Latest Tomatoes Stories
Q. I recently purchased property that had a very old peach tree on it. It produced very small, hard, inedible peaches . The trunk is very gnarled and bark is peeling off. Is there anything that can be done so the tree will produce edible fruit? - B. Hurst, Virginia Beach A.
By Jennifer Palmer, The Oklahoman Jun. 14--Local tomato growers say their produce is a safe alternative to the tomatoes being scrutinized by federal authorities as the possible source of a recent salmonella outbreak.
By Elaine Walker, The Miami Herald Jun. 14--As Sylena Reid picked up a tomato at Publix, she paused before she put it into her shopping basket. "I hope they're safe now," said Reid, 30, of Hollywood.
WASHINGTON - The toll from salmonella-tainted tomatoes jumped to 228 illnesses Thursday as the government learned of five-dozen previously unknown cases and said it is possible the food poisoning contributed to a cancer patient's death.
By LAURA SIMMONS, Courier & Press staff writer 464-7510 or email@example.com Tomatoes will not be an available taco or sandwich topping at many area restaurants for several days.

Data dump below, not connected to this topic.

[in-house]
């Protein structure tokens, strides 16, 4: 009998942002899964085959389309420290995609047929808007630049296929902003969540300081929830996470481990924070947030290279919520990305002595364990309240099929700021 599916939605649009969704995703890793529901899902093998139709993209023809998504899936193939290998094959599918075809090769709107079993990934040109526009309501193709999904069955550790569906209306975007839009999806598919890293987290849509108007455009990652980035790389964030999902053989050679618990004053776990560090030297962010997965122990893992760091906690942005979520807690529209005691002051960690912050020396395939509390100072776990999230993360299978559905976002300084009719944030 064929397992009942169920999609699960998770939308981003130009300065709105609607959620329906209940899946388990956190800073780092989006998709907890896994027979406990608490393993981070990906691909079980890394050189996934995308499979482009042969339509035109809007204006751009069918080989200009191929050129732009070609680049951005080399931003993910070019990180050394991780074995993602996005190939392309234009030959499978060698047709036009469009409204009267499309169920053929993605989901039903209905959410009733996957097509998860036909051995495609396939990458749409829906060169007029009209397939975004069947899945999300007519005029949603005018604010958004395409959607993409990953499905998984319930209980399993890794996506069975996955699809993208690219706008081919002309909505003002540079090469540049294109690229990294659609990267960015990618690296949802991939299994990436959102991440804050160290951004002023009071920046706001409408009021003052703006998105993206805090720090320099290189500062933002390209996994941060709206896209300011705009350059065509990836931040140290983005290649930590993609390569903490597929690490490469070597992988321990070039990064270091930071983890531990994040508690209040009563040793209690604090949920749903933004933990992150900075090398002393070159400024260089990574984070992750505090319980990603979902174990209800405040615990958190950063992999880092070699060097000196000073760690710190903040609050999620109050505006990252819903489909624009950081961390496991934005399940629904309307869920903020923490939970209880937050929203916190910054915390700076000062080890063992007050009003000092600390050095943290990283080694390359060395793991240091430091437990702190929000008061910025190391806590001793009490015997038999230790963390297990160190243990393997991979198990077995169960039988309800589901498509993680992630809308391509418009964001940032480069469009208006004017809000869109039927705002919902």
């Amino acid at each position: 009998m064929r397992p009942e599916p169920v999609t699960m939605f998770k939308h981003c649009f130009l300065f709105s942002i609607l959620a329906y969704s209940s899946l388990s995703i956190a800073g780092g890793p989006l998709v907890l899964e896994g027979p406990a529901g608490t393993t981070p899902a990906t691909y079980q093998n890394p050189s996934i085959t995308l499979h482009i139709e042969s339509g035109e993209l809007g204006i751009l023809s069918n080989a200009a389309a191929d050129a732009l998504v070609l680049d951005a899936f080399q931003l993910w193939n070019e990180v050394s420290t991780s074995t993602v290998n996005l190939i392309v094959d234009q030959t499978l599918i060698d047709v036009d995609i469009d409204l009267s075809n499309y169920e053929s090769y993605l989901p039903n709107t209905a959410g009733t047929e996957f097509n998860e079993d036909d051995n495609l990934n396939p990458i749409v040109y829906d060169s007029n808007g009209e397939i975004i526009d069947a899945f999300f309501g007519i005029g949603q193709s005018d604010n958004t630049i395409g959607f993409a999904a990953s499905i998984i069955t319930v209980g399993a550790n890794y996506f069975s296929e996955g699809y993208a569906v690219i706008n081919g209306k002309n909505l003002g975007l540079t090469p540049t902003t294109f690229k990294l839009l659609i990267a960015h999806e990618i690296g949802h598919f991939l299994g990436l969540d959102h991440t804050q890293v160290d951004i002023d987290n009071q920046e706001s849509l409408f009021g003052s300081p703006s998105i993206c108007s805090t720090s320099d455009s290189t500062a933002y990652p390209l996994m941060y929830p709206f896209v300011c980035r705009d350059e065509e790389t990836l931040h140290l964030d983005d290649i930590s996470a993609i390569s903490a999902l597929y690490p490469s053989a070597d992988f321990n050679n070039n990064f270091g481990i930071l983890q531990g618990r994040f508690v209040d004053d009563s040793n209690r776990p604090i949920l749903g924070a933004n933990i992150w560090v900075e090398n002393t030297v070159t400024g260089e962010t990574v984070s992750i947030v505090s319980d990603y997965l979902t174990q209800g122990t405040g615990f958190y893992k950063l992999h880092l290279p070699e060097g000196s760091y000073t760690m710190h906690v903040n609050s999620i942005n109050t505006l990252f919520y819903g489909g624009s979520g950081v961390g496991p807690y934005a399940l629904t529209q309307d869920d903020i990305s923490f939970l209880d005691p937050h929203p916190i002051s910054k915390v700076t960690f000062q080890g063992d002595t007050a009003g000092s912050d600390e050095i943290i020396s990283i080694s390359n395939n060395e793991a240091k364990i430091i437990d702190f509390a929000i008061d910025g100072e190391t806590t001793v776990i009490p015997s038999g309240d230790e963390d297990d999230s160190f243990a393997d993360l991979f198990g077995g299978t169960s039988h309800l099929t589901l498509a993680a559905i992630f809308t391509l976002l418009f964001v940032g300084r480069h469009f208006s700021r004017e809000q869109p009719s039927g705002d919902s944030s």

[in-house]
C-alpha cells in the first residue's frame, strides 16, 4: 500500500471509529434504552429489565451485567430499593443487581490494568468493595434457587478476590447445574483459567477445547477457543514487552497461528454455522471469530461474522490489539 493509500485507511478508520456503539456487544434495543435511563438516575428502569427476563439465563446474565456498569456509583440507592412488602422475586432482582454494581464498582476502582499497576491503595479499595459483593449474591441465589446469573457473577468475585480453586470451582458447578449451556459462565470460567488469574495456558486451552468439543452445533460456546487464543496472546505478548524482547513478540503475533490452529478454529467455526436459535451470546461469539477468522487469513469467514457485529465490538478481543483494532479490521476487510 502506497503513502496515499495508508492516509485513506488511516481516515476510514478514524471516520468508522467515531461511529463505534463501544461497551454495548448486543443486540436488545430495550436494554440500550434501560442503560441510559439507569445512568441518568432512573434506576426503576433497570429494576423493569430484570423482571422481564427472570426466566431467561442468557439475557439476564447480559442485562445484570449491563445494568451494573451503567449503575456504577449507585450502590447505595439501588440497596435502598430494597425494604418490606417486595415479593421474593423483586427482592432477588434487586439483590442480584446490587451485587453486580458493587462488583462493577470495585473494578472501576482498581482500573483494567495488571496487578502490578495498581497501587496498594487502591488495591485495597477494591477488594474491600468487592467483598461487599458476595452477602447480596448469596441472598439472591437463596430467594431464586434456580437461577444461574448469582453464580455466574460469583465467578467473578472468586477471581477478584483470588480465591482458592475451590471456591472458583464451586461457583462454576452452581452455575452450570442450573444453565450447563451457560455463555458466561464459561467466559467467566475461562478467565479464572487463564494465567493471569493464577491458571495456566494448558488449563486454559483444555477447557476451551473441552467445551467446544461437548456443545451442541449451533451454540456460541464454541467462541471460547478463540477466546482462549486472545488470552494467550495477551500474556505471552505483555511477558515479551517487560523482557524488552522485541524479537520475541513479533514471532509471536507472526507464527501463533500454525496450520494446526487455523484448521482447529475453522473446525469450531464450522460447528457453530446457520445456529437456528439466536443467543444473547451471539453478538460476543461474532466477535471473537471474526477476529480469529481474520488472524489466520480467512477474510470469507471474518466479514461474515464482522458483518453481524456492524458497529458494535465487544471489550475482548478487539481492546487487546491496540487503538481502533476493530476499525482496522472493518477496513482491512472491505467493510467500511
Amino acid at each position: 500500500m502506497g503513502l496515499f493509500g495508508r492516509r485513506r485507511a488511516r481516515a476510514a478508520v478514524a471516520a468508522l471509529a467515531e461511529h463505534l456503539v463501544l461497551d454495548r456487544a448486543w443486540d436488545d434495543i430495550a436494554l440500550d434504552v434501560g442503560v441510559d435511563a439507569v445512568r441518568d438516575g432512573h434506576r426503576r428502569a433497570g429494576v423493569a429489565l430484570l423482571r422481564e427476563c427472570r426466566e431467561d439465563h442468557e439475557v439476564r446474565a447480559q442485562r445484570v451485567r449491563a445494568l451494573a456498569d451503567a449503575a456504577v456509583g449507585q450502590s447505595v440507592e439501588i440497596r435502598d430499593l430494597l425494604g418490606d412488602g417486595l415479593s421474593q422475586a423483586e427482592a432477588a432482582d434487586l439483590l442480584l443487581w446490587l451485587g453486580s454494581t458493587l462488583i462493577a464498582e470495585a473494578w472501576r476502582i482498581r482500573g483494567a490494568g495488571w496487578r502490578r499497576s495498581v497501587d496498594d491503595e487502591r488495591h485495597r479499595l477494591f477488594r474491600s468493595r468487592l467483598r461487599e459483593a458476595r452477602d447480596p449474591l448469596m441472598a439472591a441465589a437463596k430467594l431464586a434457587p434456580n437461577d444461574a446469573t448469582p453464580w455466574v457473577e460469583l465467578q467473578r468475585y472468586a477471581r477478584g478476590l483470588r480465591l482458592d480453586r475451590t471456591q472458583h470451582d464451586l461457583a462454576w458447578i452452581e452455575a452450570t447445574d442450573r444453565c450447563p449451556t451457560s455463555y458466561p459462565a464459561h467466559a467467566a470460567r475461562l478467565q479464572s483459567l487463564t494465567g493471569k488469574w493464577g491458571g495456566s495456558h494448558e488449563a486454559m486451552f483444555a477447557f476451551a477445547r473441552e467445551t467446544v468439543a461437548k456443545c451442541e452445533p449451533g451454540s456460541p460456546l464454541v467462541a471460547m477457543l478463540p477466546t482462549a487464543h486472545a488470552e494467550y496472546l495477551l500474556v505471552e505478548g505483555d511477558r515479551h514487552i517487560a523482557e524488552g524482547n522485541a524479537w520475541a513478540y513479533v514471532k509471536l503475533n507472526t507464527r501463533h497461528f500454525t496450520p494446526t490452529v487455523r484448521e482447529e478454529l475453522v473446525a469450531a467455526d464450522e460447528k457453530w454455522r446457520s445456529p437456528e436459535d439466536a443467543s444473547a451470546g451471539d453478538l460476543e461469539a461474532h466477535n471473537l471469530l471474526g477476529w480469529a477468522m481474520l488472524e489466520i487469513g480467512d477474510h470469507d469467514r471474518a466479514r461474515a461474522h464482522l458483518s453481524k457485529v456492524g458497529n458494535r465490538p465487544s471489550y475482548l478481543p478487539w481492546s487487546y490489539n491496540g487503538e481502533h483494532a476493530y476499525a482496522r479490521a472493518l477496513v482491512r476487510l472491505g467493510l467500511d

By Kelly Young, Jacksonville Daily Progress, Texas Jun. 13--As we take time out of our busy lives to pay homage to the tomato and the impact it has had on the Jacksonville area, it is useful to have an understanding of the history of the tomato.
By Delania Trigg, Gainesville Daily Register, Texas Jun. 13--Some local restaurants are no longer serving tomatoes -- at least until officials determine the source of a salmonella outbreak that has caused serious food-borne illnesses in at least 17 states.
MU researcher discovers why tomatoes are good for prevention and possible treatment
Researchers are trying to understand which genetic changes have caused tomatoes to become almost 1,000 times larger than their wild ancestors.
British researchers report that tomatoes may protect skin from harmful UV rays that can lead to premature ageing and skin cancer.
Flavr Savr, also known as CGN-89564, a genetically modified tomato, was the first commercially grown genetically engineered food to be granted a license for human consumption. It was produced by the Californian company Calgene, and submitted to the U.S. Food and Drug Administration in 1992. On May 18, 1994, the FDA completed its evaluation of the Flavr Savr tomato and the usage of APH(3’)II, concluding that the tomato “is as safe as tomatoes bred by conventional means” and “that the...
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